Question: The current NAB OT does reconstruct/rearrange verses in some places like in Ezekiel. Will the new edition follow that same practice?
This rearrangement occurs far less often in the NABRE and is more clearly marked.
Question: Will the new Psalms follow the same verse numbering as the original?
I can’t answer this question without reference to my computer files which are snowed in at my office. I’ll answer it as soon as we are able to return to work.
Question: I wonder if this means notes which are now in the NAB that are unfaithful to the Church will be removed or fixed.
The text, introductions, and notes of the NAB have received the imprimatur, signifying that nothing in the text is opposed to Catholic faith or morals. The revised Old Testament is undergoing the same scrutiny and will receive the same assurance of fidelity.
Question: Who will be publishing the NABRE? I know that one of the frustrations in the past was that most NAB editions seemed to look almost identical, even if published by different publishing houses.
Unfortunately, I cannot announce the publishers of the NABRE until the text is released for publication. No contract to publish is finalized until the text receives final approval.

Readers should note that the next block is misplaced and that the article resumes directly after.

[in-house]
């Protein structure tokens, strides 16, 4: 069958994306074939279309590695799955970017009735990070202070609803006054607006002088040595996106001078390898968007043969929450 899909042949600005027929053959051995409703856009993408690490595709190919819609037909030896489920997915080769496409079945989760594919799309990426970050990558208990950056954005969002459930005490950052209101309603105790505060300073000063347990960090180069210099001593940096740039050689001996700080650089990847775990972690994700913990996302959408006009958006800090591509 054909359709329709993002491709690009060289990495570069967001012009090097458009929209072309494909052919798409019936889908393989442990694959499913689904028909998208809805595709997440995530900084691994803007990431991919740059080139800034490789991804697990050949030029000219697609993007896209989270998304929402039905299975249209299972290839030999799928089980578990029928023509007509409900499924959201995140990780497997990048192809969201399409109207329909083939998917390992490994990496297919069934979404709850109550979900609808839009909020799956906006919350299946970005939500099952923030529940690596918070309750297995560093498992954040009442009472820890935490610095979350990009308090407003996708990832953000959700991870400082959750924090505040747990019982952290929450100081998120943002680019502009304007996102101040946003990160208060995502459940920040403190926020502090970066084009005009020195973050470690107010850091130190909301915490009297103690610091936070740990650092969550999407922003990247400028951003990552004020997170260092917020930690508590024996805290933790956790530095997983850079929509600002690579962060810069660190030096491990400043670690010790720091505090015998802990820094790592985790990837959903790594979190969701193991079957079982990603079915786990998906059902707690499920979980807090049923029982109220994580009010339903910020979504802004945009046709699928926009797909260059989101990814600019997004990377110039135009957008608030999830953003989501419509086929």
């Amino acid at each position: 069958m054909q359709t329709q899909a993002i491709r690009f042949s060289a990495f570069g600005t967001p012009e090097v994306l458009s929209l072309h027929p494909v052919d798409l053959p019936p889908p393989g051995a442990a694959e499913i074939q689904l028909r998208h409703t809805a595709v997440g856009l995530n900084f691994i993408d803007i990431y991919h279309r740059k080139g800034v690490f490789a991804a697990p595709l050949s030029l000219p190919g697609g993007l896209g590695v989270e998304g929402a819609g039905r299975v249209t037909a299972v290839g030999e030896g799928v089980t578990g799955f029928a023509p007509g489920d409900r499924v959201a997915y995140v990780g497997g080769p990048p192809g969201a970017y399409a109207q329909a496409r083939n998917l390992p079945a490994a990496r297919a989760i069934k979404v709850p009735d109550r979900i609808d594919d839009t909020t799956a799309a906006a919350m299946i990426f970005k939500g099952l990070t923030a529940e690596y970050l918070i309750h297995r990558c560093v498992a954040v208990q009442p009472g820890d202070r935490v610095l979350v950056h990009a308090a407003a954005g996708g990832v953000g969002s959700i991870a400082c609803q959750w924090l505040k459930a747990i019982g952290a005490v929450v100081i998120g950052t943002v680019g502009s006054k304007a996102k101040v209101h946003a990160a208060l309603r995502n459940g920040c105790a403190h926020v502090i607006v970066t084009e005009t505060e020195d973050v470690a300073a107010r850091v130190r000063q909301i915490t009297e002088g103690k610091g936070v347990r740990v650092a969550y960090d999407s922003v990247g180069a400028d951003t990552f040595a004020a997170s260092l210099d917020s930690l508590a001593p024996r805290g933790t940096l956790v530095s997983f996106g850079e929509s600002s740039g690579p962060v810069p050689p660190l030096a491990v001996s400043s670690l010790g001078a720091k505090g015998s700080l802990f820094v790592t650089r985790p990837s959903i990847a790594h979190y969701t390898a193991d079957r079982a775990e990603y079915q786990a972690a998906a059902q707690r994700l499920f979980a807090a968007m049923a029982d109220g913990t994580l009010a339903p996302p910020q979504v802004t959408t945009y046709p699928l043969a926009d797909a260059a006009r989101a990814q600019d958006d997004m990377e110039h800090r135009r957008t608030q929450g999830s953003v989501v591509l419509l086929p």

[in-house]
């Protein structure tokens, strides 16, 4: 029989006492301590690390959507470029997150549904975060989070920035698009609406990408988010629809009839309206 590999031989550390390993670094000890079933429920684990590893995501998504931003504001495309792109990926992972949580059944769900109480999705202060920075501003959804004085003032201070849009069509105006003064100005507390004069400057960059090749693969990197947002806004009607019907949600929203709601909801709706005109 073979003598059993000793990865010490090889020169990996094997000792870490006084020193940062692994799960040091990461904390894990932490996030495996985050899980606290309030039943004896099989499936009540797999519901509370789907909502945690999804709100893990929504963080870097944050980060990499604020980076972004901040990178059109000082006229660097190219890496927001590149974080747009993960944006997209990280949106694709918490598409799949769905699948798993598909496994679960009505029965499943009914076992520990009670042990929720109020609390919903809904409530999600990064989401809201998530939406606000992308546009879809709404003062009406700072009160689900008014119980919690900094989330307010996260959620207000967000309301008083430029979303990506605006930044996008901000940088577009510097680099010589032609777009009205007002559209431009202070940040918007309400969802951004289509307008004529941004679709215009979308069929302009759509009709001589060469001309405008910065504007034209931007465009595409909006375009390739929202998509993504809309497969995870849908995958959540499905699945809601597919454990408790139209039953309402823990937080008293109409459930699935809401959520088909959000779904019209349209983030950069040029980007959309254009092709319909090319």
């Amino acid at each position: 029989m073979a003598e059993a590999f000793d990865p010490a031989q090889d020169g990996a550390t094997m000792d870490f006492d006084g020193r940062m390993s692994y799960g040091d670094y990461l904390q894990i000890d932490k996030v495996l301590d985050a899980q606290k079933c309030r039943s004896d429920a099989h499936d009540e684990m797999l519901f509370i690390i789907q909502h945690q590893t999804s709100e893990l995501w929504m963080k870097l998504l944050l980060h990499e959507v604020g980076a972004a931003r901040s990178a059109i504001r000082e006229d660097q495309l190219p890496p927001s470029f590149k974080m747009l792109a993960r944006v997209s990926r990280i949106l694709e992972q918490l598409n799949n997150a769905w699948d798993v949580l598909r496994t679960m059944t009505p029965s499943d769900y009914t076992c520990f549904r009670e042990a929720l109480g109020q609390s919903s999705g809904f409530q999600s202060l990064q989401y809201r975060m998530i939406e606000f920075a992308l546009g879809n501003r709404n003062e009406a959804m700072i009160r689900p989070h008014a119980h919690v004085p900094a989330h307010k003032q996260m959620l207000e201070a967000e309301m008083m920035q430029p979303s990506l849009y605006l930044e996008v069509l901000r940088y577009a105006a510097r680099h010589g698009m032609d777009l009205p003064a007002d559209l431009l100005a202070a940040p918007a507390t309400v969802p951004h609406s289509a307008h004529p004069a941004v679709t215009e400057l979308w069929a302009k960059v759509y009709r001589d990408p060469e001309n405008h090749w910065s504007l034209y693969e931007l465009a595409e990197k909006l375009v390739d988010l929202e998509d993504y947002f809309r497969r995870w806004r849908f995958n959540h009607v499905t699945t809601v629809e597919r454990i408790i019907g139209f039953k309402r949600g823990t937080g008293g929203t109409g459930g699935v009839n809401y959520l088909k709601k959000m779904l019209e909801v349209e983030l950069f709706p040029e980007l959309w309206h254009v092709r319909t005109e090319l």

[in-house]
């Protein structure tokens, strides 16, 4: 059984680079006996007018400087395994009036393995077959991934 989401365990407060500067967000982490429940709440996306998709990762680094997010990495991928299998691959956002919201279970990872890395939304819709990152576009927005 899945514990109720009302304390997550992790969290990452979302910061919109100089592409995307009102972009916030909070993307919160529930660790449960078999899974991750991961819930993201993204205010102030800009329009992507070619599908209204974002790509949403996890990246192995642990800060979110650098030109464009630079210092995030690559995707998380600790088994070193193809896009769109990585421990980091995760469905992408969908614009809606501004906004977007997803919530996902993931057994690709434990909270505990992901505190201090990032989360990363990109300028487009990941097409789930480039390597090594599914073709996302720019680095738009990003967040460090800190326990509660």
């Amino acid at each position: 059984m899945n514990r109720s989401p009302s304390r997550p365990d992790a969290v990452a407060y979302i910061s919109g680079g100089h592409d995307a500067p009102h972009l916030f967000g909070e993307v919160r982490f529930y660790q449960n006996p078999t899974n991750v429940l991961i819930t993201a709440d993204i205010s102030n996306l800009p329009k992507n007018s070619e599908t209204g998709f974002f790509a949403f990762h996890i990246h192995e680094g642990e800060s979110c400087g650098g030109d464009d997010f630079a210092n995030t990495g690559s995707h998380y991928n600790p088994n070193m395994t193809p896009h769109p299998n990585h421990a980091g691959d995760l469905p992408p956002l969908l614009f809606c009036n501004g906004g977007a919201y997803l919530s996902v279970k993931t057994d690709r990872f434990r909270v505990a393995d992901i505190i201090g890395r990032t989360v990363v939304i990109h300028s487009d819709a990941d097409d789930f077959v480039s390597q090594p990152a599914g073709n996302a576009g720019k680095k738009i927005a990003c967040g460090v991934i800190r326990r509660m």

That being said, it is likely that you will see much greater diversity in the settings of the NABRE since modern methods of digital publishing make the creation of multiple formats easier and more cost-effective. Many current editions were published using typesetting files created during the 1970s and 1980s that are far less flexible.
Question: Is the NABRE going to be like the RSVCE and Douay Rheims, and be "Non-Inclusive"?
The revised NABOT does not use “vertical inclusive language.” It attempts to convey, as far as possible, the meaning of the original text. This is not always as easy as it sounds since Hebrew uses the same word for “sons,” “daughters,” and “children.” Translators must rely on the context of the passage to make the translation. In many cases in the OT, this is relatively clear as the text is narrative. For example, you know if the writer is talking about the sons of Isaac or the daughters of Jerusalem or the children of Israel.
Question: Complete sentences with verbs.
While the NAB translators follow standard English grammar, in some cases, the underlying Hebrew may use sentence fragments, particularly in poetic texts. In such cases, the English takes its clue from the original, provided comprehension is possible.
Question: Chapter and verse notation which conforms to recognized norms.
I can’t speak to questions of chapter and verse notation without recourse to my office files. See above comment regarding snow.